We are also keen to explore new avenues to make full use of the EU's and Turkey's joint economic potential. This is why the Commission is also interested in exploring how we can "modernize" the Customs Union to include public procurement and perhaps other areas. This joint visit by Commissioner De Gucht and myself is proof of the importance which the European Commission attaches to this matter.

Thirdly, we want to strengthen our cooperation in combating terrorism.

This is not an empty slogan: in the European Union too we have suffered immensely from terrorism. The menace of terrorism is the same all over the world. It is a threat to democracy wherever it occurs, and has the same face no matter whether is appears in Germany, Belgium or the Czech Republic. The PKK is on the EU list of terrorist organisations. The EU strongly condemns terrorist acts and understands Turkey's concerns about the need to fight terrorism.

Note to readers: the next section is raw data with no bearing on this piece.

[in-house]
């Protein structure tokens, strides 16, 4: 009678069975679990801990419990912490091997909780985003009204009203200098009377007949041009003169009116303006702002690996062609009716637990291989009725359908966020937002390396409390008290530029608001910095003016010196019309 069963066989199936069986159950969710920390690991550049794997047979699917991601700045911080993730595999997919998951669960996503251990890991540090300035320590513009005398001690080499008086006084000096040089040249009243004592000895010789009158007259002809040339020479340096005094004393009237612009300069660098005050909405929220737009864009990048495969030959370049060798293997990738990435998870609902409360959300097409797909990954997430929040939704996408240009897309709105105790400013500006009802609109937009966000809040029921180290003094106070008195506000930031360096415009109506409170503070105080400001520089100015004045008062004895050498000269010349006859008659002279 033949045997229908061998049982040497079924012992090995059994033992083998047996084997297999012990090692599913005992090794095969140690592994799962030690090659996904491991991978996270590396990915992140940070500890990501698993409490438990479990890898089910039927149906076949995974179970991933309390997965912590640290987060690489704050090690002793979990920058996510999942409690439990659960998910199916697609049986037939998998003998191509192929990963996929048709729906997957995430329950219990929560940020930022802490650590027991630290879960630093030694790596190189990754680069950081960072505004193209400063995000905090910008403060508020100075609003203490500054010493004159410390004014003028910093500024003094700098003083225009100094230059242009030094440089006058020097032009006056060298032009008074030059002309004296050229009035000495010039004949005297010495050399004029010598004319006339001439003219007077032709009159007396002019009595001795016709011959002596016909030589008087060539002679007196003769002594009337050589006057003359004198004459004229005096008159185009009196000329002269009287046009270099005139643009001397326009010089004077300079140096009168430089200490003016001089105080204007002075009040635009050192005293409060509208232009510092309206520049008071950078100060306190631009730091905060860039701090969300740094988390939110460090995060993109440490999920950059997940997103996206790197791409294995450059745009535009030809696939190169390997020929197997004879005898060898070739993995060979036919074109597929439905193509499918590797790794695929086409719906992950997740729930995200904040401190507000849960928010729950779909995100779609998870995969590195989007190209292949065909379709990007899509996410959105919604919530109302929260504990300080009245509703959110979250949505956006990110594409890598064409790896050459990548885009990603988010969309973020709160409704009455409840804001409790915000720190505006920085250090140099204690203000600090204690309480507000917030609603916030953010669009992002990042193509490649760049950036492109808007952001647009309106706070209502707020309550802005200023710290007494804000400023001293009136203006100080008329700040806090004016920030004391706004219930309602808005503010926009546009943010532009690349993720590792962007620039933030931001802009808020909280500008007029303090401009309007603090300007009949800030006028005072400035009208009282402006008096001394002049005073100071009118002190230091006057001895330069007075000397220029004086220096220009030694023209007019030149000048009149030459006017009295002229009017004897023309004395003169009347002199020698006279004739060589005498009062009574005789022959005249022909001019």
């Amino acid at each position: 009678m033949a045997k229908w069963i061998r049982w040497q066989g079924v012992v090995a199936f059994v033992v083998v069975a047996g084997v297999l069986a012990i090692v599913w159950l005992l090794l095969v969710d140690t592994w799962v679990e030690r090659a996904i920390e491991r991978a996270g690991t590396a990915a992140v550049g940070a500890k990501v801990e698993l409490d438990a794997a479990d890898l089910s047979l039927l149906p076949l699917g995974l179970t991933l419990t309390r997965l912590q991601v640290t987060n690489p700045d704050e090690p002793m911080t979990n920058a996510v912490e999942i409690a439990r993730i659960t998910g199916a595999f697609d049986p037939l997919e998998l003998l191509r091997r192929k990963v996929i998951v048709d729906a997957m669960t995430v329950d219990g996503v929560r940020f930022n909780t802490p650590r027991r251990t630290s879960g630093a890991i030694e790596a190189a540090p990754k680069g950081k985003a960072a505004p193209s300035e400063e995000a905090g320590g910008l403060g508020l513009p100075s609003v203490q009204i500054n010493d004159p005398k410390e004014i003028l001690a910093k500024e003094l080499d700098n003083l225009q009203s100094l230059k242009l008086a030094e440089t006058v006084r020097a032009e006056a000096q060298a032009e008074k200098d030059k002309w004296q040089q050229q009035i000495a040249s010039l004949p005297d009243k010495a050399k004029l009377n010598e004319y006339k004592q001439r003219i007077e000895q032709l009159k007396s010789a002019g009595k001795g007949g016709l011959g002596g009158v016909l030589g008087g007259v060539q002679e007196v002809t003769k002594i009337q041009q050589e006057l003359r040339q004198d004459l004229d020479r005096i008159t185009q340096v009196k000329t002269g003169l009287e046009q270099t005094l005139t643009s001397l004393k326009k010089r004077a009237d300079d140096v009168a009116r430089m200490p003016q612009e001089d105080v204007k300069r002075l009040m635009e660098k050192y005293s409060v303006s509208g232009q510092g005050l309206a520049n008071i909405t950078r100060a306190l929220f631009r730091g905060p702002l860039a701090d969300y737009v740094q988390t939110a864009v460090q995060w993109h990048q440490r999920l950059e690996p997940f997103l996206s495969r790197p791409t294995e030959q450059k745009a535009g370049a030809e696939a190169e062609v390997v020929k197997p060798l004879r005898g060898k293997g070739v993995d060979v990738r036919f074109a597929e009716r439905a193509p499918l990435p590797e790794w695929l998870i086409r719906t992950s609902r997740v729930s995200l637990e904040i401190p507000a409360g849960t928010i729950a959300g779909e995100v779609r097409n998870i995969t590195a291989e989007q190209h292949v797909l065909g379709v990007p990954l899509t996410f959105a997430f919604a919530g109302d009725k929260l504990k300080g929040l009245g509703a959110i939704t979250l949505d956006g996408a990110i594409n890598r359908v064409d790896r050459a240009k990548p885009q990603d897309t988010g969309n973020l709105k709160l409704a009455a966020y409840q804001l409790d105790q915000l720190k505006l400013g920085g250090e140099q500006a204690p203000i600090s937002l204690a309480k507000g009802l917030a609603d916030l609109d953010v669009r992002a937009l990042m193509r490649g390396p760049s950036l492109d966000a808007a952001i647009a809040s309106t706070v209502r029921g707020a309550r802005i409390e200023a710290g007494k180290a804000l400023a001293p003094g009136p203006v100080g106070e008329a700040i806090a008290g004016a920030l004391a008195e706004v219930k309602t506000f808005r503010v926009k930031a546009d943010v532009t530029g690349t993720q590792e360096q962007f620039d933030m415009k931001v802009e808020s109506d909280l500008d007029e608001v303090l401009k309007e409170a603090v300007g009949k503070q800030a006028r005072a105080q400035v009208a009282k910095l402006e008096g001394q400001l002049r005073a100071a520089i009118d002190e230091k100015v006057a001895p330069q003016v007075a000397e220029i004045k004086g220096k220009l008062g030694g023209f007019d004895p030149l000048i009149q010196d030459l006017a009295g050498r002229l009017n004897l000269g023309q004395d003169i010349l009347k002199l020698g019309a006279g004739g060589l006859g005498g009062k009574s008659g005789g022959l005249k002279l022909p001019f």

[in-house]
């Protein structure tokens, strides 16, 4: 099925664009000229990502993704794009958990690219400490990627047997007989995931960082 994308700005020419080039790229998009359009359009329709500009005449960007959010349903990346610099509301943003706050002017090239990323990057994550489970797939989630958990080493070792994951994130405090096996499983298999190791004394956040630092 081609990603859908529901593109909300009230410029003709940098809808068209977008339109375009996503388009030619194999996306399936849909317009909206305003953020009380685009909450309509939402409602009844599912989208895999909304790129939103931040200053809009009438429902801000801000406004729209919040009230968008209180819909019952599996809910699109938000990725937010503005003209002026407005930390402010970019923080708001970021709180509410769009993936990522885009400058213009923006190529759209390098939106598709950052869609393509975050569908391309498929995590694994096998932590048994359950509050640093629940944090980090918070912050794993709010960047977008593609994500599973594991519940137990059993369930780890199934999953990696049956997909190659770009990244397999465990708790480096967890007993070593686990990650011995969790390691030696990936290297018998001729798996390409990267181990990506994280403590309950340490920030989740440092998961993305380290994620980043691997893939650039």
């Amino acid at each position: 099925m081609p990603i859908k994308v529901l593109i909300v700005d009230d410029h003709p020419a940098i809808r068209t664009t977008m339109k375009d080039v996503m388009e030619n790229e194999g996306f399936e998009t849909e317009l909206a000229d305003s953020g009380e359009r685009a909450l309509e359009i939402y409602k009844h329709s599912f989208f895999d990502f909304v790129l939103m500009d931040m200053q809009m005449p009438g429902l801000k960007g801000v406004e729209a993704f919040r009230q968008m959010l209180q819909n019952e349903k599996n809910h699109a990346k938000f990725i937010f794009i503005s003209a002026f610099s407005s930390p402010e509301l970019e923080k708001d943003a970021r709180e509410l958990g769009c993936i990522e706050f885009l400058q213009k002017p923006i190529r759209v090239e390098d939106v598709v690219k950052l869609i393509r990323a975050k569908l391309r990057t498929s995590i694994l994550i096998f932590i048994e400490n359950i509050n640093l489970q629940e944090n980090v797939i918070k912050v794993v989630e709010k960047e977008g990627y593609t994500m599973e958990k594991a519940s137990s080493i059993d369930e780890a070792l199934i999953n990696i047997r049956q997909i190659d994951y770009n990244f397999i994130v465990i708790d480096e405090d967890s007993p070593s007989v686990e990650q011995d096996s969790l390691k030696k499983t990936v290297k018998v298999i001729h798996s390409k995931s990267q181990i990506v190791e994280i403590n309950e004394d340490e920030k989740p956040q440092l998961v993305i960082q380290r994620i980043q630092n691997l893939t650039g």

We have made a number of concrete offers to increase our cooperation to fight terrorism, but also expect Turkey to make steps to intensify cooperation with the European Union. For instance, a proper law on the protection of personal data would open the door to an effective cooperation with Europol, the European Union's police cooperation, and Eurojust which promotes coordination between judiciaries.

Ladies and gentlemen,

This is the essence of the positive agenda, an agenda to bring the European Union and Turkey ever closer. An agenda to support the Turkish reform process, to expand the freedoms of Turkish citizen's and to enhance their living standards. An agenda to shape our common future.

Thank you for your attention.